Truffle, of course, tried every trick not to go. He became an inert lump ("I can't walk!"); threw himself down on his side with his legs extended ("I am dead"); jumped ("If I can just catch you with your attention diverted for a sec..."). When we put him in his well-hayed, secure compartment, he gave me a final kiss right on the mouth, then said his "meeh-ww" a few times from behind the window. I waved them all goodbye and went to check on the flock that stayed here. They were fine - not like they were when Winter left. Strangely, I don't feel sad that there is no Truffle in the barn now.
Tomorrow Louie and I set up our breeding pens. We bought two 16-foot cattle panels. One of them will divide the barn in half, and get secured to the floor with eye hooks. The other panel, we'll cut in half and attach to the first one perpendicularly. It will serve as a gate while also stabilizing the long panel, and make a private pen for Blossom, the ewe lamb who was born in the spring this year. She is too small to breed yet so I need to keep the boys away from her. The other two pens will serve as nuptial space for the breeding pairs - Matilda and Ram-Beaux in one, and Marsha and Coffee, Jr. in the other. Totally depraved of me to make a little girl lamb watch the x-rated activity in the other pens!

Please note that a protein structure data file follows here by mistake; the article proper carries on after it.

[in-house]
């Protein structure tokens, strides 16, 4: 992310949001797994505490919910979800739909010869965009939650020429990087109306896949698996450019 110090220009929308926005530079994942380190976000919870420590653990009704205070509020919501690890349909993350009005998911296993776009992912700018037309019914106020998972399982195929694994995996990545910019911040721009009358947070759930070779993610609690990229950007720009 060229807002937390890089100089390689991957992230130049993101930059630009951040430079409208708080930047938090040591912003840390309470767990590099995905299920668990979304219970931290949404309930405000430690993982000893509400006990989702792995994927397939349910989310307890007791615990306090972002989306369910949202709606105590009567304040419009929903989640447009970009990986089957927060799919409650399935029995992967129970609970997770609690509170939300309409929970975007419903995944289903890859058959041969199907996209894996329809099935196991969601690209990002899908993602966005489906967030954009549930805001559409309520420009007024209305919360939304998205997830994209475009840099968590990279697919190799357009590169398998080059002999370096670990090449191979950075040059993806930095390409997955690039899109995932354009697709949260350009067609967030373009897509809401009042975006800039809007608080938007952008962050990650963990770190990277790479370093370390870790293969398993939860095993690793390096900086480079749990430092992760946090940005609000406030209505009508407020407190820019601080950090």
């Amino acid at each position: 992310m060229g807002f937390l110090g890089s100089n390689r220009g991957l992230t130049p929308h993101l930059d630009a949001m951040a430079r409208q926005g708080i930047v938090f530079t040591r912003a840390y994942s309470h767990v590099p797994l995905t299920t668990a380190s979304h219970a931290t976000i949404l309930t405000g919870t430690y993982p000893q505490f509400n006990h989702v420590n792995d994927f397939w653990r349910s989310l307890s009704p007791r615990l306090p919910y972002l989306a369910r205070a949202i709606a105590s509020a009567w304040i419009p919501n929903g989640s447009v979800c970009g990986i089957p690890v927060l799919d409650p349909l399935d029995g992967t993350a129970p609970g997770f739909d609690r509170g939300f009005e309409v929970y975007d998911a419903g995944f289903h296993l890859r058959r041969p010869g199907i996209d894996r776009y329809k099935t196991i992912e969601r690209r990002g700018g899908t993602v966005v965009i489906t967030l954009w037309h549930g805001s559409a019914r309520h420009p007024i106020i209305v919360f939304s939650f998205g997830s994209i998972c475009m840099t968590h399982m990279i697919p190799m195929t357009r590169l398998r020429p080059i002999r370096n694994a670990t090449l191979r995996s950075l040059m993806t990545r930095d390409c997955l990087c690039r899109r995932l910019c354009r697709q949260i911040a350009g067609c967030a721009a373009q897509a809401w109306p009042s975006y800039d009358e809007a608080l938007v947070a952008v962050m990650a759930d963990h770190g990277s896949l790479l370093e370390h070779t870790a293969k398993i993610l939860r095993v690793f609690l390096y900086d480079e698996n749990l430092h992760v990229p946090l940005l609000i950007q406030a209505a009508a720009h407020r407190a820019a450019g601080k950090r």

The festivities of the breeding season are about to start: The boys are sniffing the ewes and curling their lips. When I check under their bellies for urinary tract health, they look at me with amour in their eyes. Not too long now before the girls being their estrus cycle, and then a long winter of settling in with their 5-month pregnancy.